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How Will It Come? Peace on Earth

The Bible’s answer

Peace on earth comes not through human endeavors, but through the Kingdom of God, the heavenly government ruled by Christ Jesus. Consider how the Bible teaches us about this wonderful hope.

God “fights to stop war on the ends of the earth” and “He fulfills His word to bring peace to the land of rejoicing!” – Psalm 46: 9; Luke 2:14, Good News Translation.
God rules the heavens from all over the earth. (Daniel Eliminate: 14) As a world government, it eliminates nationalism, which is the source of many conflicts.
He confirms that Jesus, the ruler of the kingdom of God, is called the “Prince of Peace” and that “there is no end to peace.” – Isaiah 9: 6, 7.

Those who are determined to continue the fight are not allowed to remain under the kingdom, because “anyone who loves violence [the Spirit of God] is absolutely abhorrent.” – Psalm 11: 5; Proverbs 2:22.

God teaches His people how to live peacefully. Explaining the consequences of this teaching, the Bible says: “They must kill their swords in plowed fountains, their spears with pruning scissors. The nation will not lift the sword against the nation, and they will no longer learn war. ”- Isaiah 2: 3, 4.

Already, millions of Jehovah’s Witnesses around the world are learning from God how to be at peace. (Matthew 5: 4) Although we belong to many different races and live in more than 230 different countries, we refuse to take up arms against our fellow man.

Everyone wants peace, though it still feels like something has been found. What is peace can be defined as “peace, harmony or security”. Depending on the situation, it may mean “well-being” or “welfare.” Different versions of the word peace appear 429 times in the King James Version of the Bible. . There are different types of peace, including false peace, inner peace, peace with God and peace with man.

In the Old Testament, shalom was the primary Hebrew word for “peace”, and it refers to the relationship between people (Genesis 34:21), nations (1 Kings 5:12), and God with men (Psalm 85: 8). Peace is the desired position in each of these vowels, and the shalom is often associated with a covenant or vow. An acquaintance (literally, “a friend of my peace in Psalm 61: 4”) will be with you a relaxed, faithful companion. “Peace” is a standard prayer (1 Samuel 25: 6), and is still used in many cultures to this day.

Peace is directly related to the actions and attitudes of individuals; But that is ultimately the gift of God (Isaiah 45: 7; Leviticus 26: 6; John 14:27). The existence of peace refers to God’s blessings on man’s obedience (Isaiah 32:17; Malachi 2: 5) and faith (Isaiah 26: 3). There is no peace for the wicked (Isaiah 48:22).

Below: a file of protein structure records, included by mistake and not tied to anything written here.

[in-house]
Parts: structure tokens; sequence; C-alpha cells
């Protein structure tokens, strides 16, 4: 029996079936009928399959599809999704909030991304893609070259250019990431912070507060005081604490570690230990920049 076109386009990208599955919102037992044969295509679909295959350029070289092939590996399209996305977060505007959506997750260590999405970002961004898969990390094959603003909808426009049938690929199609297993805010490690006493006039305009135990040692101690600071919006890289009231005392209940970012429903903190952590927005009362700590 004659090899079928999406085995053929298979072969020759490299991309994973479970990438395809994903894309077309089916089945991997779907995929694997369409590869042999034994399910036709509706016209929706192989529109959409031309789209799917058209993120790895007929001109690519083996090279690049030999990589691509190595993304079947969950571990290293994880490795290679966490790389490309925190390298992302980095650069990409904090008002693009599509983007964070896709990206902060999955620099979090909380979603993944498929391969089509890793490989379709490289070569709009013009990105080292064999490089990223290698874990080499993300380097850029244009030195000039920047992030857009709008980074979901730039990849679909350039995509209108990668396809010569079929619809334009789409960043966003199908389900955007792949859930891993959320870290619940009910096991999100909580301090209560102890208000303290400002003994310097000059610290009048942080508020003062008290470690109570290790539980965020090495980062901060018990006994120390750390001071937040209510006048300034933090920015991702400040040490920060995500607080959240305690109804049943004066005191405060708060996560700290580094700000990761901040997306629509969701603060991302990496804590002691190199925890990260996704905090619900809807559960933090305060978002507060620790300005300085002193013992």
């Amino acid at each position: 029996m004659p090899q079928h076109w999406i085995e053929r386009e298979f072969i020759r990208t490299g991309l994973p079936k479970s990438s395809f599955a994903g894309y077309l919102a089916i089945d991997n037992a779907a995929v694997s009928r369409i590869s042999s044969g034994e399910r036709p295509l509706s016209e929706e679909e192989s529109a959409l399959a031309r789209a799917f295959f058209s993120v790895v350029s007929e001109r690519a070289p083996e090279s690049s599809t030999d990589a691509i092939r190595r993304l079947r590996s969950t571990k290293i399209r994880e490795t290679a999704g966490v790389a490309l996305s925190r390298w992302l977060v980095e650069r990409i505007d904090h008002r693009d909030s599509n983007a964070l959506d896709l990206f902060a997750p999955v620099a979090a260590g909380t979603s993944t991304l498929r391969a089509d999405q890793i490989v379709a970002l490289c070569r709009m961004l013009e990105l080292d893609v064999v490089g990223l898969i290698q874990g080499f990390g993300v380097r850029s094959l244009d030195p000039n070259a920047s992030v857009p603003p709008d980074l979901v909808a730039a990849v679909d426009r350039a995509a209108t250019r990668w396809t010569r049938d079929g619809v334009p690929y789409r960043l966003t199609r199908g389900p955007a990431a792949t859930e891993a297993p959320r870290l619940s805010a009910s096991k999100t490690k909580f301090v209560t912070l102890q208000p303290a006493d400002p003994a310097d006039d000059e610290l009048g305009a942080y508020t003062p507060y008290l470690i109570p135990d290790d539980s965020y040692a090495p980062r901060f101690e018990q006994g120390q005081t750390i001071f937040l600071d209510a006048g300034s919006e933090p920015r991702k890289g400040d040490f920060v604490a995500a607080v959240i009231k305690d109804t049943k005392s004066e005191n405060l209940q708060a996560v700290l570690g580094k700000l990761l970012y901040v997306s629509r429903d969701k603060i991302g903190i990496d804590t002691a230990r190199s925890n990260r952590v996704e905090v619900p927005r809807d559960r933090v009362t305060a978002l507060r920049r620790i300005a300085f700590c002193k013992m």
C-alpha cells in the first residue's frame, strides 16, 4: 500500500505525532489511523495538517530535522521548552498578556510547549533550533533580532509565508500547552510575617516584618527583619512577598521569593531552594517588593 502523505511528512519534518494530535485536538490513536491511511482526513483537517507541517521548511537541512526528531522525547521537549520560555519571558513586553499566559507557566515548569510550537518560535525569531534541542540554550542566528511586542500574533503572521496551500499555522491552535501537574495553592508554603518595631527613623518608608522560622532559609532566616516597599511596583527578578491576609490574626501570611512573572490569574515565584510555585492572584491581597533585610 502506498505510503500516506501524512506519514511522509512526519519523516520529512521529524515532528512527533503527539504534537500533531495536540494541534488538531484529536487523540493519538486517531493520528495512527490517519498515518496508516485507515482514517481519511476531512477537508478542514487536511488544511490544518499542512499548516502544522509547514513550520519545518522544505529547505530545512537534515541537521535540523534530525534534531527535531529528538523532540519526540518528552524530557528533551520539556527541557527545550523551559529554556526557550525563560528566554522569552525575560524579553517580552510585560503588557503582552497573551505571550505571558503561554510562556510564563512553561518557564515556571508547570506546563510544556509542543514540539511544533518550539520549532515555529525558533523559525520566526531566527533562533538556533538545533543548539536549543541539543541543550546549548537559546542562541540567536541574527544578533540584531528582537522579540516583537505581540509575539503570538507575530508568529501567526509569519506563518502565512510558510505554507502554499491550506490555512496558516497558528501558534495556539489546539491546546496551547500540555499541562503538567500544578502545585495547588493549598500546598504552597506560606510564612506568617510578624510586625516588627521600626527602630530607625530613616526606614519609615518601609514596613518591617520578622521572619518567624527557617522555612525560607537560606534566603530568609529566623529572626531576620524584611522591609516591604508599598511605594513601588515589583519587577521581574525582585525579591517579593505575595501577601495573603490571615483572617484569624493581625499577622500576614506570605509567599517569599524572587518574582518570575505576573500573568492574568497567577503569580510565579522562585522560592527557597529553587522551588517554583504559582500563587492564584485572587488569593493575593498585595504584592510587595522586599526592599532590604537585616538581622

Peace is so precious, it is not surprising that it is sometimes counterfeit. Empty promises of peace serve to deceive others. Fraudulent people speak words of peace when they secretly plan evil (Obadiah 1: 7). The Antichrist accepts a deal, produces temporary peace, then suddenly collapses as he reveals his true colors (Daniel 9:27). False teachers proclaim peace when God actually pronounces judgment (Ezekiel 13: 10-16). In Jeremiah’s day, religious elders dealt only with the symptoms of national problems rather than addressing the sinful origin of the crisis. These false prophets declare that everything is right between God and Israel: “Peace and peace” He said when there was no true peace (Jeremiah 6:14).

In the New Testament, Irene is the basic Greek word for “peace,” and refers to rest and peace. The central focus of peace in the New Testament is the arrival of Jesus Christ, as the angels proclaimed in Luke 2:14 (“Peace on earth.”). Isaiah icted that the Messiah would be the Prince of Peace (Isaiah 9: 6), and he was called the God of Peace in 2 Thessalonians 3:16. Only through Christ’s justification can we find peace with God (Romans 5: 1), and this peace protects our hearts and minds (Philippians 4: 7).

God commands us to find peace (Psalm 37:14; Matthew 5: 4). We must “do everything possible to progress toward peace” (Romans 14:19). Of course, there are some who do not want peace, but we are still trying to live in peace with them (Romans 12:18).

Believers have a responsibility to keep “the peace of God” in their hearts (Colossians 3:15). This means that we have the opportunity to believe in God’s promises (His laws of peace) or to believe in ourselves and reject the peace He has provided. Jesus gave peace based on the fact that His disciples had conquered the world (John 14:27; 16:33). Peace is the fruit of the Spirit, so, if we allow the Spirit of God to rule in our lives, we will experience its peace. According to Romans 8: 6, the spiritual-minded will find life and peace.

Until Jesus establishes true, lasting peace (see Isaiah 11: 1–10), there will be wars and conflicts in the world, but God will give his peace to those who trust in him. Jesus paved the way for our peace (Isaiah 53: 5) and we have the opportunity to have peace with God. Once peace rules are established in their hearts, we can share that peace with others; We become peace publishers (Isaiah 52: 7) and reconciliation ministers (2 Corinthians 5:18).

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